December 4, 2017
WUZHEN, China (Reuters) – China ranks fifth among 38 nations globally in standards of cyber governance, a top state-backed internet think tank said on Monday, calling for a ‘democratic’ internet governance system to eradicate inequalities it said marginalized developing nations.
China has pushed strongly for a unified cyber governance regime, but other countries, business groups and firms have criticized its strict stance. Officials have sought a greater role for China in strengthening global internet governance.
China ranks after the United States, Japan, France and Estonia, the Chinese Academy of Cyberspace Studies said in a report released at China’s World Internet Conference in the eastern town of Wuzhen.
“We should promote the establishment of a multinational, democratic and transparent global internet governance system,” it said.
For the third straight year, independent U.S. rights watchdog Freedom House ranked China last in internet freedom this year, however.
China’s internet governance initiatives include strict new censorship and surveillance curbs introduced this year that target news outlets, social media and individuals on the net.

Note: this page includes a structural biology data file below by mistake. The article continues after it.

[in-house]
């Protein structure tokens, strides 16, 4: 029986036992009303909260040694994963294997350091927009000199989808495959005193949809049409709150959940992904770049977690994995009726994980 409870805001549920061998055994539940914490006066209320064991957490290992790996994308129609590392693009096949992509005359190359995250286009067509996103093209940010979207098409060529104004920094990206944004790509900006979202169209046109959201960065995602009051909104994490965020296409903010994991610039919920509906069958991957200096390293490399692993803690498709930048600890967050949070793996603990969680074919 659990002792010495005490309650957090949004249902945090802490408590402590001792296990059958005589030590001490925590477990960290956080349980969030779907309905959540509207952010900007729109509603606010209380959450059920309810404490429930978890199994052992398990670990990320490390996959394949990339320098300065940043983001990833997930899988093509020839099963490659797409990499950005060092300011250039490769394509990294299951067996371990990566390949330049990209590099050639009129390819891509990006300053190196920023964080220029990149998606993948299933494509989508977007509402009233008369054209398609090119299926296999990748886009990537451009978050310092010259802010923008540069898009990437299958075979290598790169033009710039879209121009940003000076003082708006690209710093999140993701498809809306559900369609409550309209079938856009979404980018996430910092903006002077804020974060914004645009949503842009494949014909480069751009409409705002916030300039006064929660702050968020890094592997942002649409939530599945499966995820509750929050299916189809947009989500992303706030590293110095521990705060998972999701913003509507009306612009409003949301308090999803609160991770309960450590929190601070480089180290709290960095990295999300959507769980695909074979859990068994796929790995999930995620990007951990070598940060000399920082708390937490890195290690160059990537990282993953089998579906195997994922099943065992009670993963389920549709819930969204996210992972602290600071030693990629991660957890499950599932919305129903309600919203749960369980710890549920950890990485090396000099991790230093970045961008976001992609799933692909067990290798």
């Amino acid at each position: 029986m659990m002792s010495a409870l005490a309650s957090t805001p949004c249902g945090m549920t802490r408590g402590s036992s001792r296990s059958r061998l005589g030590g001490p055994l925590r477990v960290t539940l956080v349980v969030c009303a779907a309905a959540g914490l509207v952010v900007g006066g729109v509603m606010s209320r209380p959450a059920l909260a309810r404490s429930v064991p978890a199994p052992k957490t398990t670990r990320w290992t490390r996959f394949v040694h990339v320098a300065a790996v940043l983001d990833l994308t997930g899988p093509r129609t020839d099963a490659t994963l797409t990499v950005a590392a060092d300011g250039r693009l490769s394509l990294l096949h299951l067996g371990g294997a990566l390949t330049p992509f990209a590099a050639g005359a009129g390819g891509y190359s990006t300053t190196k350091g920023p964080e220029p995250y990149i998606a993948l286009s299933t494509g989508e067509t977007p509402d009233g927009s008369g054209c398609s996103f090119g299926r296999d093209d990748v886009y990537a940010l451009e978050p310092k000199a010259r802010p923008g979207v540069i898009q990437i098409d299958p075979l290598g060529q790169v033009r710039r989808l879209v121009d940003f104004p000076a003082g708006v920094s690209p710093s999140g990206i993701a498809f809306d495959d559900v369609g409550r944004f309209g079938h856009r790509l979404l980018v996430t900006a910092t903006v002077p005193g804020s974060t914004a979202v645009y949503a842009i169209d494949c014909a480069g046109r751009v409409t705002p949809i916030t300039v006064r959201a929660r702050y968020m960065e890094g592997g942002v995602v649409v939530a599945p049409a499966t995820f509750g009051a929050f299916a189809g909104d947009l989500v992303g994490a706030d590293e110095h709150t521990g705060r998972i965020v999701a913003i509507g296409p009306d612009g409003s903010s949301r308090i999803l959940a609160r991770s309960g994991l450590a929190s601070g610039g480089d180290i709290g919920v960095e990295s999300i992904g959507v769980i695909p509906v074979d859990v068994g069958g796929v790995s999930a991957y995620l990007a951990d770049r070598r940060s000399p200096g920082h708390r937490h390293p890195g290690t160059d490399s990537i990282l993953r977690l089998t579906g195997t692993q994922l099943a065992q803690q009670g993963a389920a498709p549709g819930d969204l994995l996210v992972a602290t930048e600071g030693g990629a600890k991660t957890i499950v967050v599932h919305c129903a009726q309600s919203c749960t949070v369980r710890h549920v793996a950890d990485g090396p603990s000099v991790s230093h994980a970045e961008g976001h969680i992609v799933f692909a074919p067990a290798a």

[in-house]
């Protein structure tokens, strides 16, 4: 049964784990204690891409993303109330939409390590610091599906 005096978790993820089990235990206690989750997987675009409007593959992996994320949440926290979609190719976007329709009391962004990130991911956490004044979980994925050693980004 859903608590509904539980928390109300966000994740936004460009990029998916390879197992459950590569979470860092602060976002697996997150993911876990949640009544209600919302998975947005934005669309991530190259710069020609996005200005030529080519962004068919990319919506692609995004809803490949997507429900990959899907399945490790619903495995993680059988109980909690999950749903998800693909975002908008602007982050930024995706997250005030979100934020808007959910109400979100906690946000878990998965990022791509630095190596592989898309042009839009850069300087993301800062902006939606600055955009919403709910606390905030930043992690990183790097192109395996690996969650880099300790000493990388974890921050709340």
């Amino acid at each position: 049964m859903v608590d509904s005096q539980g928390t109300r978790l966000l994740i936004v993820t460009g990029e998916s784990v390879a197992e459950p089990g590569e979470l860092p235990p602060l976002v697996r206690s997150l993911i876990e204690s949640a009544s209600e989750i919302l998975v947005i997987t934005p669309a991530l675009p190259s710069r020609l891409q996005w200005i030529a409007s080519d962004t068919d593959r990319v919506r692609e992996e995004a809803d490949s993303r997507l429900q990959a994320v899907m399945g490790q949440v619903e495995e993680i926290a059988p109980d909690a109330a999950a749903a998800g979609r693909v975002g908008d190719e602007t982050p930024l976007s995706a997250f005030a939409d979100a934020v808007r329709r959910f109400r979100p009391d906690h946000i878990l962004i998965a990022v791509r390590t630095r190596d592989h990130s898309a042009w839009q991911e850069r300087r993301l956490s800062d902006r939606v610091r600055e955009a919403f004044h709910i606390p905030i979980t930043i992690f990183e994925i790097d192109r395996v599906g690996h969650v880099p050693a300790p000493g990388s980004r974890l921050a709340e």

The Cyberspace Administration of China says the new measures, which include the monitoring of private chat apps and censoring tools to block viewing of overseas websites, are designed to maintain social order and protect socialist values.
“(All countries) should give full play to the Internet to spread positive things like justice, kindness, liveliness and goodness in cyberspace,” the report said, without elaborating.
China adopted a new cybersecurity measure this year requiring foreign firms to store data in the country and submit to surveillance checks. Business groups say the law is harsher than comparable policies in Europe and the United States.
The report also ranks China as second in global internet development and innovation behind the United States and 23rd in cybersecurity, and gives insight into how China sees its internet development.
(Reporting by Cate Cadell; Editing by Clarence Fernandez)